Whistleblower Law Blog
Supreme Court Takes a SOX Case — But What’s Its Agenda?
The U.S. Supreme Court has agreed to hear its first retaliation case brought under the whistleblower provisions of the Sarbanes-Oxley Act (SOX).
The Court put Lawson v. FMR LLC on its docket for the term that begins in October 2013.
At a minimum, the justices will decide whether SOX protects only whistleblowers employed directly by a public company that is suspected of wrongdoing—or whether the law also shields whistleblowers who work for privately held contractors of the suspected company.
But might they decide more?
The Court surprised many by accepting Lawson, and so the speculation began: Did some justices see the case as a vehicle for tackling a broader controversy? And if so, what controversy?
Passed in 2002 in the wake of the Enron scandal, SOX sets strict standards for financial behavior by public companies and, as codified in Section 1514A of the U.S. Code, protects “employees” against retaliation for blowing the whistle on a number of specific violations.
Lawson asks the question: Which “employees,” exactly, are protected?
The case was dismissed by the U.S. Court of Appeals for the First Circuit, which held that SOX doesn’t protect its two plaintiffs because they worked for private contractors. Among its reasons was the heading of 1514A, which reads: “Whistleblower Protection for Employees of Publicly Traded Companies.”
Critics—including the government agencies affected by the law—said such an interpretation defied common sense: By the First Circuit’s standard, would-be whistleblowers at Enron’s accounting firm still could be silenced today, even though encouraging such revelations was a major goal of SOX.
The Lawson plaintiffs worked for different parts of privately held FMR, the financial giant behind Fidelity’s mutual funds; each had raised flags about possible wrongdoing at publicly traded Fidelity funds. One plaintiff was later fired, while the other says she was effectively forced to resign.
But since neither plaintiff worked directly at a fund—Fidelity’s funds are standalone corporations with no direct employees—FMR claimed it was free to retaliate against them for reporting their concerns: SOX did not protect them.
(FMR didn’t admit the retaliation; the case has not gotten that far yet.)
In October the Supreme Court asked the U.S. Solicitor General whether it should hear the case. The SG advised against it: While the Obama administration bluntly rejected the First Circuit’s decision, it felt the issue needed to ripen in lower courts.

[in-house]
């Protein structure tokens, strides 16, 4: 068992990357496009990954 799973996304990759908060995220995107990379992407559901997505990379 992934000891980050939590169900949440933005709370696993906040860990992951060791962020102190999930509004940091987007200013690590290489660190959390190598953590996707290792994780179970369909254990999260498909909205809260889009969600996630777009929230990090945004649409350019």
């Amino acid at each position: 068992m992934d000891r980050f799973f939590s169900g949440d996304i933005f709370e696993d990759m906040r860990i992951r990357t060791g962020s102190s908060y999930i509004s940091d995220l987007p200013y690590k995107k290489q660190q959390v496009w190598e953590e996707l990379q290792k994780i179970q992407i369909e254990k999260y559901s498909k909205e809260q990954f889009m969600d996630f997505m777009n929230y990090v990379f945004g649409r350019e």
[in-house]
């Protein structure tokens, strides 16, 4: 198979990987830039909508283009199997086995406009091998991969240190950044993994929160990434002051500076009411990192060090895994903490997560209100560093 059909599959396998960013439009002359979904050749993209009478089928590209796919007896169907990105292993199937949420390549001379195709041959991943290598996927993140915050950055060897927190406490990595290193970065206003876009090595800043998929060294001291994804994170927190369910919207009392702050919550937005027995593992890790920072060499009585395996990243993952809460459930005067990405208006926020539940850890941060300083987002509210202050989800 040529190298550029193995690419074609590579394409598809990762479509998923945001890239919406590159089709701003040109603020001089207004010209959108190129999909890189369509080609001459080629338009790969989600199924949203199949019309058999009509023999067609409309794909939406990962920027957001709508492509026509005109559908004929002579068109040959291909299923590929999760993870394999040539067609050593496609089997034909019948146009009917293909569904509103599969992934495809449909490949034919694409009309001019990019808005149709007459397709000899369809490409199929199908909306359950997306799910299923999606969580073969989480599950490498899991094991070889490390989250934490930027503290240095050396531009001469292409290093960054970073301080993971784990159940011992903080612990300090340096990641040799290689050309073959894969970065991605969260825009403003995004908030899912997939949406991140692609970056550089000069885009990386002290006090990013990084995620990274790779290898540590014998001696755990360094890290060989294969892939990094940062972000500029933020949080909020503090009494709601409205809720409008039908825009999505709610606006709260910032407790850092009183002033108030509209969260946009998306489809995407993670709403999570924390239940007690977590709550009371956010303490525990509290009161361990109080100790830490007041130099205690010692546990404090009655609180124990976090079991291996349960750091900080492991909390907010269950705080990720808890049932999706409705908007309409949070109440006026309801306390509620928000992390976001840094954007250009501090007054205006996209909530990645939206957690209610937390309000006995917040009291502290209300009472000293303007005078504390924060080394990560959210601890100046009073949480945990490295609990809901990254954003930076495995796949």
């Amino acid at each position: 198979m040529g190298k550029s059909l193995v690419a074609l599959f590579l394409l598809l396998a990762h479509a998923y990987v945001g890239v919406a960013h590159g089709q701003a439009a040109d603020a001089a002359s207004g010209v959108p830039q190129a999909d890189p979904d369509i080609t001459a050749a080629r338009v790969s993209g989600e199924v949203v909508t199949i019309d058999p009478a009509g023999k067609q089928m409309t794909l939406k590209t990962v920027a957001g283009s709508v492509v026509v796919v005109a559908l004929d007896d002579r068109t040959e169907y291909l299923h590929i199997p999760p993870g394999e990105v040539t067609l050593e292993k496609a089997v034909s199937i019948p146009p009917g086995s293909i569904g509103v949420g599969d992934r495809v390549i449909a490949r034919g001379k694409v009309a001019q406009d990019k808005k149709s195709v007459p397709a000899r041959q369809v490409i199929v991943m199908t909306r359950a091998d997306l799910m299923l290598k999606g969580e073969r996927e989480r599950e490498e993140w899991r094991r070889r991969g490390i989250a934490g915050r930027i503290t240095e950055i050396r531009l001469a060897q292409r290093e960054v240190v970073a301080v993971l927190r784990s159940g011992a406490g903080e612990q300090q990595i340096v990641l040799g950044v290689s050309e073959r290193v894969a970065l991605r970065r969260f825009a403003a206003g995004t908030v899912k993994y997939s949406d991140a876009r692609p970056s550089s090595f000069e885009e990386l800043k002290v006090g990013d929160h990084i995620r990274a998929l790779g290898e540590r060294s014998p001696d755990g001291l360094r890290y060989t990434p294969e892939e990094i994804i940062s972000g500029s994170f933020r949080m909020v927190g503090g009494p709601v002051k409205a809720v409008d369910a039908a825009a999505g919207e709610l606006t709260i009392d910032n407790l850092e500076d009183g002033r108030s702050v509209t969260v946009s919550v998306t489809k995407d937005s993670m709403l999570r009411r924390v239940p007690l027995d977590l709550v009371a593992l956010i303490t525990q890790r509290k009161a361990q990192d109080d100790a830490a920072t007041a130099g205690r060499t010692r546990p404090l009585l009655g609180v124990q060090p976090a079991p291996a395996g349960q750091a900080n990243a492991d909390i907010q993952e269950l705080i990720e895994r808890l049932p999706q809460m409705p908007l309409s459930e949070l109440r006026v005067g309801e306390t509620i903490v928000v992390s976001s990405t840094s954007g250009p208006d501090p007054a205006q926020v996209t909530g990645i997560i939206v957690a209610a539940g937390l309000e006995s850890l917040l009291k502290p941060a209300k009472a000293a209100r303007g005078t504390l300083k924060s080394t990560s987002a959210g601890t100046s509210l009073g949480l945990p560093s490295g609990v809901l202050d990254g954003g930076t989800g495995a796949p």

The justices took the case anyway. And as always, they didn’t reveal their logic—leaving others to speculate.
The Court could rule narrowly on Lawson; the issue is clearly defined and worthy of its attention.
But it could also use the case to address at least two broader issues:
- Whether the retaliation provisions of a whistleblower law, if they may be interpreted several ways, should be read permissively (to encourage disclosure) or restrictively (to protect defendants).
- To what degree federal courts must defer to the interpretations of administrative bodies such as—in this case—the Administrative Review Board (ARB) at the U.S. Department of Labor, which enforces the retaliation provisions of SOX.
Both issues illustrate a clash not just between the Lawson parties, but between the First Circuit and the ARB.
On the issue of statutory interpretation, both sides claimed the SOX provisions were plain—but the ARB and other government agencies also looked to the purpose of SOX, which bolstered a broad reading of Section 1514A.
If the Court were to side with the ARB, it could solidify an emerging era of whistleblower lawsuits.
On the issue of deference, the First Circuit essentially argued that the ARB’s opinion on SOX was irrelevant—flirting with a rejection of the Chevron deference doctrine. Some commentators speculated that at least four Supreme Court justices might be sympathetic, and would use Lawson to curb the power of administrative courts, which recently have sided with whistleblowers.
Wishful thinking on either side? Or on both?
Until the Court hears arguments, only the justices know.